What a brilliant turnaround the FTSE 100 has enjoyed in recent weeks. Without question it’s back on the warpath again following the macroeconomic and geopolitical worries which caused market makers to evacuate in April, and it’s anyone’s guess as to how high it could go.
Up more than 5% since the start of June, Britain’s blue-chip index was recently trading above the 7,600-point marker for the first time in 11 months. It appears as if a smash through the record peaks of 7,877 points printed in May 2018 is inevitable, and here’s why it could well do so before July draws to a close.
The Iranian crisis escalates
A healthy (if unspectacular) uplift in the BP and Royal Dutch Shell share prices have helped fuel the Footsie’s ascent in that time. Collectively these shares account for 17% of the index’s total weighting and so movement here has carried everything forwards.
The oilies have risen on expectations of surging energy prices as the diplomatic crisis between Iran and the West escalates. Sure, Brent prices may have receded from their 2019 highs of around $75 per barrel hit back in April, but with the rhetoric from both sides of the political divide rising by the day, the threat of military action grows, action that would seriously destabilise oil supplies in the region.
Some particularly serious news emerged on Tuesday when it was announced that Iran had breached the 2015 nuclear treaty with Western nations. The reason behind this breach? A recent step-up in nuclear enrichment which caused uranium stockpiles in the country to rise above permitted levels, moves made in response to new sanctions placed by the US.
And Tehran has vowed to raise production of the radioactive material even further, putting it on a collision course with President Trump, who’s claimed that the world’s fifth-biggest oil producer is “playing with fire.”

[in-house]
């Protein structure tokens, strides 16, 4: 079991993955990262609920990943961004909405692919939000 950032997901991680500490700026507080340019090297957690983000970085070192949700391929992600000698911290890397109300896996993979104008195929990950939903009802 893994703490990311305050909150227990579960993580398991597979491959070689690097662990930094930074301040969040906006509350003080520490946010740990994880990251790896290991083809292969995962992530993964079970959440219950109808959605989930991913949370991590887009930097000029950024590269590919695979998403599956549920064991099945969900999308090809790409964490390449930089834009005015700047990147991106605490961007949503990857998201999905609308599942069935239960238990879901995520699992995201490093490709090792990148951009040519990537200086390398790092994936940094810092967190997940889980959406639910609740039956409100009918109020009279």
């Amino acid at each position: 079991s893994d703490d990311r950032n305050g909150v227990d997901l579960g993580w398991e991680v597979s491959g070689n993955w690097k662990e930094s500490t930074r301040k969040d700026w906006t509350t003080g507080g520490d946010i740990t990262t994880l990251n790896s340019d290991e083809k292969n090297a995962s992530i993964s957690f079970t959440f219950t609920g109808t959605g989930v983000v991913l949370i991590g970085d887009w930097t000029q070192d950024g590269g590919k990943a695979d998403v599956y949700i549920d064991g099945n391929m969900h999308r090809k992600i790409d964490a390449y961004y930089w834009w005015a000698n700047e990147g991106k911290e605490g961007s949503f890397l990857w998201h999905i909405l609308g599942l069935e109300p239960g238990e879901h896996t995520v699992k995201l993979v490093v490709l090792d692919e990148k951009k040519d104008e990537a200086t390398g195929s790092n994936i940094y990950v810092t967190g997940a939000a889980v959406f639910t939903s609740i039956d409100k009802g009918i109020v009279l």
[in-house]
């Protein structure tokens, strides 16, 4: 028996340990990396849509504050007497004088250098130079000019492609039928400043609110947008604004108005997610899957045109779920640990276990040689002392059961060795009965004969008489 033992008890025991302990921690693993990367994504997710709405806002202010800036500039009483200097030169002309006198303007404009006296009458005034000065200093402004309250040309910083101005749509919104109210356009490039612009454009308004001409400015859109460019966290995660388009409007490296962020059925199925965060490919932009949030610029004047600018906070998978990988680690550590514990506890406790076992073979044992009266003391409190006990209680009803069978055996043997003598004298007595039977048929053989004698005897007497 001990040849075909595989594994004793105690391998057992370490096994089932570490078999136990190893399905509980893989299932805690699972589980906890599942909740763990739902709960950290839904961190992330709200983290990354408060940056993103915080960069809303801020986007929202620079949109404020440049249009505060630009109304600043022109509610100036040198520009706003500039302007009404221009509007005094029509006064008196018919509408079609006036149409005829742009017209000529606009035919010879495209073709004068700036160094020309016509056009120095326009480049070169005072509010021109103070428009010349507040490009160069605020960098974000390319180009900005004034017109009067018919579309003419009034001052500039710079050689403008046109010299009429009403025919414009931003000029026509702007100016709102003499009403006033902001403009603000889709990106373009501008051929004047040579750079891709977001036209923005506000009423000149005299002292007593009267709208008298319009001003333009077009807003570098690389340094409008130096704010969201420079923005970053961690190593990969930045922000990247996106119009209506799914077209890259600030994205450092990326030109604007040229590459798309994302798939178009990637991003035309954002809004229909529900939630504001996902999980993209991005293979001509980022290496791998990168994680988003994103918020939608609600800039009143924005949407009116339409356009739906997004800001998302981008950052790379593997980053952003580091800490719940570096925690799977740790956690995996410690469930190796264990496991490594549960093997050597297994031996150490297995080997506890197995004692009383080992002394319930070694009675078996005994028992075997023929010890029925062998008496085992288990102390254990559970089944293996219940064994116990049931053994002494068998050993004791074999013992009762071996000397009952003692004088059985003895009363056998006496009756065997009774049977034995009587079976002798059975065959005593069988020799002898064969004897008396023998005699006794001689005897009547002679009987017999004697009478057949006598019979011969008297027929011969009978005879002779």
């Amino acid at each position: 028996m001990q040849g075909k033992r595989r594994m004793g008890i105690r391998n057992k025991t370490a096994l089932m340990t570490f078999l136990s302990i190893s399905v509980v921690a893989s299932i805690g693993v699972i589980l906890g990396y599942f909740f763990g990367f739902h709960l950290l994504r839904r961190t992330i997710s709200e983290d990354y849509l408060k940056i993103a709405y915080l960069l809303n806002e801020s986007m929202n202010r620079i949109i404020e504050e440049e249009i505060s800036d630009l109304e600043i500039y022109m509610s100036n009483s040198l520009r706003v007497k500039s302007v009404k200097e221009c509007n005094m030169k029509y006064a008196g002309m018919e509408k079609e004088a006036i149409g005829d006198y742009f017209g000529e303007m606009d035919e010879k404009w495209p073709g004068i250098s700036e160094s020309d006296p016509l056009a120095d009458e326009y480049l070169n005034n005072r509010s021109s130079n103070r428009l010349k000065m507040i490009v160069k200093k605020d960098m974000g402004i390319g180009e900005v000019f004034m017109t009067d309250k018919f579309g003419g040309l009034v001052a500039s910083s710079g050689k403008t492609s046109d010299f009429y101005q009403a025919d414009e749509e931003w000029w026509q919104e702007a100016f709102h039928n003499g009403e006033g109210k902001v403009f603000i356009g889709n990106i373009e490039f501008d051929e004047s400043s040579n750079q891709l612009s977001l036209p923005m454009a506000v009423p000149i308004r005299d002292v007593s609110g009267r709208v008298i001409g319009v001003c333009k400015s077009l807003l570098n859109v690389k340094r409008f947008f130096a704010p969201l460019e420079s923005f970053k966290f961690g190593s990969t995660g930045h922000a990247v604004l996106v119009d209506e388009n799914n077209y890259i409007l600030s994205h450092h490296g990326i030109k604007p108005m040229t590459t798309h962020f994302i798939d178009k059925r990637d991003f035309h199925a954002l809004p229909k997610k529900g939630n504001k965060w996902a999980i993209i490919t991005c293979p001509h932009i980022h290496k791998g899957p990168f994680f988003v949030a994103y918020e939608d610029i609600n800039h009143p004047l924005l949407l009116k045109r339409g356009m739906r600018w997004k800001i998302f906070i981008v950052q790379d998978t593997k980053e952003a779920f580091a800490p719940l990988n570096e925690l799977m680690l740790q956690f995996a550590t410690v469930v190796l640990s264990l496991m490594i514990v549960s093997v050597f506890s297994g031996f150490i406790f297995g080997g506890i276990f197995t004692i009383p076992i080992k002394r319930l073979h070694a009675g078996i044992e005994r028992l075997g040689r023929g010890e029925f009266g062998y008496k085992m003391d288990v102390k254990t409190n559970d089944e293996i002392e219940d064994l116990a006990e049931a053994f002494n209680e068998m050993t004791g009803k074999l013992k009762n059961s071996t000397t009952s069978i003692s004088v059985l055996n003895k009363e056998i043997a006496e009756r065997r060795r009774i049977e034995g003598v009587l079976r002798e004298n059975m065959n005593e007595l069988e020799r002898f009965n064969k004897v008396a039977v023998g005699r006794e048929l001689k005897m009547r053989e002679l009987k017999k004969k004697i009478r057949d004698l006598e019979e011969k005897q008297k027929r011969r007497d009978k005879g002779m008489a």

Despite serious fears about oversupply in the crude market, there’s plenty of scope for Shell and BP’s share prices to rise even more in the near term.
Boris Johnson becomes PM?
The likely coronation of Alexander ‘Boris’ Johnson as prime minister on July 22 is another event that could drive the FTSE 100 to fresh highs.
Why? The likely impact that this would have on the pound as the odds of a disorderly Brexit subsequently increase, that’s why. Indeed, in a sign of his appetite to pluck Britain from the European Union under whatever circumstances, the MP for Uxbridge and South Ruislip pledged last week to “prepare confidently and seriously for a (World Trade Organisation) or no-deal outcome.”
A huge proportion of Footsie-quoted companies conduct their financial reporting in foreign currencies, meaning that any dive in the UK currency provides a handy tailwind to their bottom lines.
Johnson remains the overwhelming favourite to secure the keys to Downing Street, yet sterling is only fractionally lower since Theresa May announced her attention to vacate in late May. This leaves plenty of scope for fresh falls in the currency’s value in the days ahead, and as a consequence a fresh upswing for the FTSE 100.
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Royston Wild has no position in any of the shares mentioned. The Motley Fool UK has no position in any of the shares mentioned. Views expressed on the companies mentioned in this article are those of the writer and therefore may differ from the official recommendations we make in our subscription services such as Share Advisor, Hidden Winners and Pro. Here at The Motley Fool we believe that considering a diverse range of insights makes us better investors.